In our modern, urbanized societies, our engagement with the natural world often seems distant and superficial. Human life is now far removed from its prehistoric origins, when humans dwelt deep within the forests and depended on them for their survival.
In this important book, Vladimir Bibikhin, one of Russia’s most influential twentieth-century philosophers, argues that, although most humans now live far from woods and forests, our existence remains profoundly linked to them. It was Aristotle who first appreciated their primal role, even deriving his notion of ‘matter’w from the Greek words for wood and forest. As timber, the woods may be seen as inanimate material, but at the same time they also constitute a living ecosystem and the source of energy and life. By opening up this duality, the woods are transformed from simple matter to a living environment, serving as a reminder that we belong to the world of biological life to a far greater extent than we usually think.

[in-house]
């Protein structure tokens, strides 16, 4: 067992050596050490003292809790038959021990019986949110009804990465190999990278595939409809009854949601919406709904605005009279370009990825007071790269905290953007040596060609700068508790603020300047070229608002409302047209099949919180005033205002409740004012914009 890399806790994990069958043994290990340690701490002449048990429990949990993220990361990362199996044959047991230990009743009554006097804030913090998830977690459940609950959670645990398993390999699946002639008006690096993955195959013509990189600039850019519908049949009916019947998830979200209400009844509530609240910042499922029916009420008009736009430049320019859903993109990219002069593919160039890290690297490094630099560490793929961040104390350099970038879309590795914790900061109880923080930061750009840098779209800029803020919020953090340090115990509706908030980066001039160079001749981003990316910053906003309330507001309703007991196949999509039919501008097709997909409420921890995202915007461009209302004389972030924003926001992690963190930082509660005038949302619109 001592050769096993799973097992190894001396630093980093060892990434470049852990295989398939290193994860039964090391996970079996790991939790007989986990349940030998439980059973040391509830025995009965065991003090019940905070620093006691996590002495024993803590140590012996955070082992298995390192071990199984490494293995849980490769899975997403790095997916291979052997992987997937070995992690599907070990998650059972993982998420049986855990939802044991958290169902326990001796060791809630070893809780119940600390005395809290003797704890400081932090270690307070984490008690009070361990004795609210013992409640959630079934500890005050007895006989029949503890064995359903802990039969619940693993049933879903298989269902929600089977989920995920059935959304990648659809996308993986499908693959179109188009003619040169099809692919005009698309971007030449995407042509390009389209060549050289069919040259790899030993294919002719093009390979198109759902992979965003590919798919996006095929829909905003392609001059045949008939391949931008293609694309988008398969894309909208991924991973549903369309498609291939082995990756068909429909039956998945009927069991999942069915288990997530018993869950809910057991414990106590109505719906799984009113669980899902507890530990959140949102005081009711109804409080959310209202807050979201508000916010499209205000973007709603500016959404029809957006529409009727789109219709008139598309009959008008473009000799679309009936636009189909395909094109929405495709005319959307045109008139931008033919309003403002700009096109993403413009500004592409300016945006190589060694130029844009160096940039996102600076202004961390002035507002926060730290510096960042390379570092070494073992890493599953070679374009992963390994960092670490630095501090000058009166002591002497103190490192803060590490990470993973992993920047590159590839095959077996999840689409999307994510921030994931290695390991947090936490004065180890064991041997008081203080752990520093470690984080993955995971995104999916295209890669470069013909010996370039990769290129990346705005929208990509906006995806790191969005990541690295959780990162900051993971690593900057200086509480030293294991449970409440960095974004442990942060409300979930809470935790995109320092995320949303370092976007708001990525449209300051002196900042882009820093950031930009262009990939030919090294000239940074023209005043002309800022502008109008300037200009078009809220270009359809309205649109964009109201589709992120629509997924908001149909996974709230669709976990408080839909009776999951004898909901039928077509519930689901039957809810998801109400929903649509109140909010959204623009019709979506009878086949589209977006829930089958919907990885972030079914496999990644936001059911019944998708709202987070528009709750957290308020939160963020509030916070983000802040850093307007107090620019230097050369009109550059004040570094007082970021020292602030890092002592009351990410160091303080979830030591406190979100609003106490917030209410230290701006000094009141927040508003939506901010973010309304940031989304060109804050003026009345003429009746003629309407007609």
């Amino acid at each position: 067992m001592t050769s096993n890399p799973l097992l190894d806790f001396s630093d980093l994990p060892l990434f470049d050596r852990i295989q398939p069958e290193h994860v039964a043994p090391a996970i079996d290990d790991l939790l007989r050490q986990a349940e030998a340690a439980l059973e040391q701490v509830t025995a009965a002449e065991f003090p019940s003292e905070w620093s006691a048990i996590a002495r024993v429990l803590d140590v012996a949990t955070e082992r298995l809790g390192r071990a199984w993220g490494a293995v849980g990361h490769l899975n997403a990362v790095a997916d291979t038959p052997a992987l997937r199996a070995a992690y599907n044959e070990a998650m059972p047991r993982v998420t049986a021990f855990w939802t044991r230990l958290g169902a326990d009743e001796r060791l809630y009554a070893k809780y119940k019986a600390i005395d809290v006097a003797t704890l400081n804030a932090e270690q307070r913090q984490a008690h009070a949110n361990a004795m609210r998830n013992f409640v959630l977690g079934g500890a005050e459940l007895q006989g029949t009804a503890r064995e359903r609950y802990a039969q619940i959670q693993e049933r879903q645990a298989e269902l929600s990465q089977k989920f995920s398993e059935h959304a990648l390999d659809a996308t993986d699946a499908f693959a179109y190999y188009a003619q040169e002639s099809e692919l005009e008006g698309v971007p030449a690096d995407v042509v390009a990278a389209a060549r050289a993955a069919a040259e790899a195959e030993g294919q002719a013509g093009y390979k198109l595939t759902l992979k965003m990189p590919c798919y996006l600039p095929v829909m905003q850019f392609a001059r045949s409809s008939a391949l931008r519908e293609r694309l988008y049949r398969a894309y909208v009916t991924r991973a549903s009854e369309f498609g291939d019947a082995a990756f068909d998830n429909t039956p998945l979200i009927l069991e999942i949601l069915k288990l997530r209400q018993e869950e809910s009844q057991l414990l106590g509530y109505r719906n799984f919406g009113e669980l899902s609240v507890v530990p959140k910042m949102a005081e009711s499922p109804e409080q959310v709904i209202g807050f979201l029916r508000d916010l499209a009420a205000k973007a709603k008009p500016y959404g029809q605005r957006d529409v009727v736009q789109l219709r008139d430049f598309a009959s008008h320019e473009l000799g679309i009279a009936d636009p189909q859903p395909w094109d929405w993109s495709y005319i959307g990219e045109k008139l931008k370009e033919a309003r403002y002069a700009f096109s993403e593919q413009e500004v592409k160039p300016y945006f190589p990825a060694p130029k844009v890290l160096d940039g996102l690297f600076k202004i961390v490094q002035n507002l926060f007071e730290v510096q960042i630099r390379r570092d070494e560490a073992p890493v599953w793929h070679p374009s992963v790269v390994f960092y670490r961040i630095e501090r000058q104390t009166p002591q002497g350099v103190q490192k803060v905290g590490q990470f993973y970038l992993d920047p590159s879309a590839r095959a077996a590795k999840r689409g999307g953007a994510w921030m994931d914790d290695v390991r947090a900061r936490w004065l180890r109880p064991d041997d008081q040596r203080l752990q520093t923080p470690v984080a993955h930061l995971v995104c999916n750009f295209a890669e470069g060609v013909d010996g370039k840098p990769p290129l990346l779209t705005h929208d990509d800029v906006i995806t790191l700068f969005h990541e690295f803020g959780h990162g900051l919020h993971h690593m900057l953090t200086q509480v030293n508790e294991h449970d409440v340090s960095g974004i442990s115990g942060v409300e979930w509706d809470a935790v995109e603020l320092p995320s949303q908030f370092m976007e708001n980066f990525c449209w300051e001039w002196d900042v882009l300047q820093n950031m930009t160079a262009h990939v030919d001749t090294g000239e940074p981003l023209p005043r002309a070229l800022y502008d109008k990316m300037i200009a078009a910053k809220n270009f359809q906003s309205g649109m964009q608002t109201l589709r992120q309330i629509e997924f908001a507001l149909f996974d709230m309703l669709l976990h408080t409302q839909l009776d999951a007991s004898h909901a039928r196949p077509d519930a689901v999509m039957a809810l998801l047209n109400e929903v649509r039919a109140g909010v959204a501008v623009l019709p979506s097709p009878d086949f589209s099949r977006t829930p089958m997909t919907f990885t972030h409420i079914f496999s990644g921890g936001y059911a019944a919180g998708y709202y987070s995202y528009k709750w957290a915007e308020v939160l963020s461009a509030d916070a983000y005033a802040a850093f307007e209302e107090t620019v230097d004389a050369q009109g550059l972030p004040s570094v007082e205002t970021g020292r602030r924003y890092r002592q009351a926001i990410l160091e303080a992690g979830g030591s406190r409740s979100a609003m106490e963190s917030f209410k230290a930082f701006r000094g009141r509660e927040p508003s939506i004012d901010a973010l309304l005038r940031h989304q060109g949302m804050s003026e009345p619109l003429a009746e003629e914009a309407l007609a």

<i>The Woods</i> will be of interest to students and scholars in philosophy and the humanities generally and to anyone concerned with the environment and our relationship to the natural world.